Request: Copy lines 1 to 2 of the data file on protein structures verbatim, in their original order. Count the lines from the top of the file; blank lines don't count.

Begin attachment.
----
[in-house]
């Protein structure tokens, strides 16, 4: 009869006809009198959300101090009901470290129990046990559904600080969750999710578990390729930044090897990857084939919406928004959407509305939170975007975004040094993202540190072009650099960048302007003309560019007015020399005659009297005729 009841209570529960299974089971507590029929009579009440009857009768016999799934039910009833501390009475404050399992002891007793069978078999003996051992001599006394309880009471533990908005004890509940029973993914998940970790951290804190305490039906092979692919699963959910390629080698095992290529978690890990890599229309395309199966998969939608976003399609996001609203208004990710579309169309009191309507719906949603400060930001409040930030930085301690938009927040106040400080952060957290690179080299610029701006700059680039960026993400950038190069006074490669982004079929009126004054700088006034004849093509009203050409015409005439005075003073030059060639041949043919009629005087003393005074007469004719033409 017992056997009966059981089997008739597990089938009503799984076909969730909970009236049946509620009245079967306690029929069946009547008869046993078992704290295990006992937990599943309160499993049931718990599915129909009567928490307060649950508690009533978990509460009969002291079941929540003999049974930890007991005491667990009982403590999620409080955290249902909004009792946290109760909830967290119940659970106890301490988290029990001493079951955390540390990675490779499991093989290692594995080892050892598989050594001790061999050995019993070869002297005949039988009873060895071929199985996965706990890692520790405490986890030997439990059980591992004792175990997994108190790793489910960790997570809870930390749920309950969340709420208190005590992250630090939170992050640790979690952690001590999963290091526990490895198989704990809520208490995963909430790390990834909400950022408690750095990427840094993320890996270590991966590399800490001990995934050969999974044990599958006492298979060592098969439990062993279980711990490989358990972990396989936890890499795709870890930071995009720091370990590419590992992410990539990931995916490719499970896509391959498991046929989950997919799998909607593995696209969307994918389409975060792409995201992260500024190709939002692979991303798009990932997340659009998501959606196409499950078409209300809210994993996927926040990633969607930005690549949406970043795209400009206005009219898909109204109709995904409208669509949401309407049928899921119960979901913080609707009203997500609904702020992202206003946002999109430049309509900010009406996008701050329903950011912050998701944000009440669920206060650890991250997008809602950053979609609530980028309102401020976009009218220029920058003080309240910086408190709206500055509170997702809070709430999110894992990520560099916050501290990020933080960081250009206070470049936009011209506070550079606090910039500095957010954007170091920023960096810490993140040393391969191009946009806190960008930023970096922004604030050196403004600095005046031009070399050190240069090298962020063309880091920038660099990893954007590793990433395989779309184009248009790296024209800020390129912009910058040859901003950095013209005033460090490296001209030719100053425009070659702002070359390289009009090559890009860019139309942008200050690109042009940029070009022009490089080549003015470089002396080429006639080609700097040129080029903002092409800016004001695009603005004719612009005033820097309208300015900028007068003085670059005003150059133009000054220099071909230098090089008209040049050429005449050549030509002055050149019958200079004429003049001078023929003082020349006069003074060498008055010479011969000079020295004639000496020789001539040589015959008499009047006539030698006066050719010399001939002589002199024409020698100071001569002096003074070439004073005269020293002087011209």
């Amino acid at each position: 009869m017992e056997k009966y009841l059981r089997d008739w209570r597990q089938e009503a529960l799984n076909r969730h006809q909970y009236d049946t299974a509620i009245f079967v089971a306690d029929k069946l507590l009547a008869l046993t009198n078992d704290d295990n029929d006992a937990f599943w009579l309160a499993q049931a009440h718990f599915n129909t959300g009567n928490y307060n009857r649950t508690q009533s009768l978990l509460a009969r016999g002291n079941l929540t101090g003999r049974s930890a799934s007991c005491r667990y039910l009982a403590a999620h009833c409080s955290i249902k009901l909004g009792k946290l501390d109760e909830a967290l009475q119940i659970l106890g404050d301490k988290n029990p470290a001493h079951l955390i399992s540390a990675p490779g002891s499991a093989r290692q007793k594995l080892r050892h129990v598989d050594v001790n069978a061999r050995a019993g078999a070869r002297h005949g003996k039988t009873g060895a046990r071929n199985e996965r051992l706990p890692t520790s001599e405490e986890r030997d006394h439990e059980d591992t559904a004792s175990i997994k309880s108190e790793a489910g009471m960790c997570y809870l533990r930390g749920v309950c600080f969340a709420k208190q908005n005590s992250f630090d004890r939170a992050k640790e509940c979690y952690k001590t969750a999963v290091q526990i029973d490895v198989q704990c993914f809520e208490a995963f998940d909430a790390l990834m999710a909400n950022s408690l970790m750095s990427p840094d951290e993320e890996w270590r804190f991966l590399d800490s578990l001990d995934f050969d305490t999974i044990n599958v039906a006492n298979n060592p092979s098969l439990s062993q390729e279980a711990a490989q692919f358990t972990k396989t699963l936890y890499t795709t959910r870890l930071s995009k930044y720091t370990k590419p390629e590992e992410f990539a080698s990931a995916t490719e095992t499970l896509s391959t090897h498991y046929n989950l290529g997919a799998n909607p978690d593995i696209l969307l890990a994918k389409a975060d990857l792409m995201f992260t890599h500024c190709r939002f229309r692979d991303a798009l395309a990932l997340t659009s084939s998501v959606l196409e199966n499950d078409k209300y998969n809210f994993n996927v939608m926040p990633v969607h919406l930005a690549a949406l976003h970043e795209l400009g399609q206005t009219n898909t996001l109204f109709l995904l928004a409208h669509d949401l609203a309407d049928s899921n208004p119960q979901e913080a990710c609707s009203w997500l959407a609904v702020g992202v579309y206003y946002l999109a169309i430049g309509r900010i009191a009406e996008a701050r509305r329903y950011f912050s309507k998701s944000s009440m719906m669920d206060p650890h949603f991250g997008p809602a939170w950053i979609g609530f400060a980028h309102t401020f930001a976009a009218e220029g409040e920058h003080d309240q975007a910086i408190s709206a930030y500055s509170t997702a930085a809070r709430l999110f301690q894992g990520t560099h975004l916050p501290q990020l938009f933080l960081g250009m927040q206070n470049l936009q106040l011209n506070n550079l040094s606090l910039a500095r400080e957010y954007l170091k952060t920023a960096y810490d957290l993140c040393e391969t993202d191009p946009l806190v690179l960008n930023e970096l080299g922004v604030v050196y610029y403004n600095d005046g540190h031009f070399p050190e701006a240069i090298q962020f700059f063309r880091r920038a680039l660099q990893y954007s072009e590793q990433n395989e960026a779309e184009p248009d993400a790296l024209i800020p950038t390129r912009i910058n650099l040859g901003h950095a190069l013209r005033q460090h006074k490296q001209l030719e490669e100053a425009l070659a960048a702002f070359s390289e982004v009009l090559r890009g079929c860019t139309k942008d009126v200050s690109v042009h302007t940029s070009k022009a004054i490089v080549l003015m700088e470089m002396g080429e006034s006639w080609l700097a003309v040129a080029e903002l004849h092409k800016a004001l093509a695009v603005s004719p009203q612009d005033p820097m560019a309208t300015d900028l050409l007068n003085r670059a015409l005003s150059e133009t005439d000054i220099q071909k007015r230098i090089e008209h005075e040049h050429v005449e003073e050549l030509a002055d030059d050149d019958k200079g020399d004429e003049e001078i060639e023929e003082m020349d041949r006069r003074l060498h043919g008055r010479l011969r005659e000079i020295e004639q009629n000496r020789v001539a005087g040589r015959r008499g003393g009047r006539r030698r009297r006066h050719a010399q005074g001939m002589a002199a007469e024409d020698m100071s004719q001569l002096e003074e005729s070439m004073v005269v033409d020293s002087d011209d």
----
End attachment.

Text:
[in-house]
């Protein structure tokens, strides 16, 4: 009869006809009198959300101090009901470290129990046990559904600080969750999710578990390729930044090897990857084939919406928004959407509305939170975007975004040094993202540190072009650099960048302007003309560019007015020399005659009297005729 009841209570529960299974089971507590029929009579009440009857009768016999799934039910009833501390009475404050399992002891007793069978078999003996051992001599006394309880009471533990908005004890509940029973993914998940970790951290804190305490039906092979692919699963959910390629080698095992290529978690890990890599229309395309199966998969939608976003399609996001609203208004990710579309169309009191309507719906949603400060930001409040930030930085301690938009927040106040400080952060957290690179080299610029701006700059680039960026993400950038190069006074490669982004079929009126004054700088006034004849093509009203050409015409005439005075003073030059060639041949043919009629005087003393005074007469004719033409 017992056997009966059981089997008739597990089938009503799984076909969730909970009236049946509620009245079967306690029929069946009547008869046993078992704290295990006992937990599943309160499993049931718990599915129909009567928490307060649950508690009533978990509460009969002291079941929540003999049974930890007991005491667990009982403590999620409080955290249902909004009792946290109760909830967290119940659970106890301490988290029990001493079951955390540390990675490779499991093989290692594995080892050892598989050594001790061999050995019993070869002297005949039988009873060895071929199985996965706990890692520790405490986890030997439990059980591992004792175990997994108190790793489910960790997570809870930390749920309950969340709420208190005590992250630090939170992050640790979690952690001590999963290091526990490895198989704990809520208490995963909430790390990834909400950022408690750095990427840094993320890996270590991966590399800490001990995934050969999974044990599958006492298979060592098969439990062993279980711990490989358990972990396989936890890499795709870890930071995009720091370990590419590992992410990539990931995916490719499970896509391959498991046929989950997919799998909607593995696209969307994918389409975060792409995201992260500024190709939002692979991303798009990932997340659009998501959606196409499950078409209300809210994993996927926040990633969607930005690549949406970043795209400009206005009219898909109204109709995904409208669509949401309407049928899921119960979901913080609707009203997500609904702020992202206003946002999109430049309509900010009406996008701050329903950011912050998701944000009440669920206060650890991250997008809602950053979609609530980028309102401020976009009218220029920058003080309240910086408190709206500055509170997702809070709430999110894992990520560099916050501290990020933080960081250009206070470049936009011209506070550079606090910039500095957010954007170091920023960096810490993140040393391969191009946009806190960008930023970096922004604030050196403004600095005046031009070399050190240069090298962020063309880091920038660099990893954007590793990433395989779309184009248009790296024209800020390129912009910058040859901003950095013209005033460090490296001209030719100053425009070659702002070359390289009009090559890009860019139309942008200050690109042009940029070009022009490089080549003015470089002396080429006639080609700097040129080029903002092409800016004001695009603005004719612009005033820097309208300015900028007068003085670059005003150059133009000054220099071909230098090089008209040049050429005449050549030509002055050149019958200079004429003049001078023929003082020349006069003074060498008055010479011969000079020295004639000496020789001539040589015959008499009047006539030698006066050719010399001939002589002199024409020698100071001569002096003074070439004073005269020293002087011209």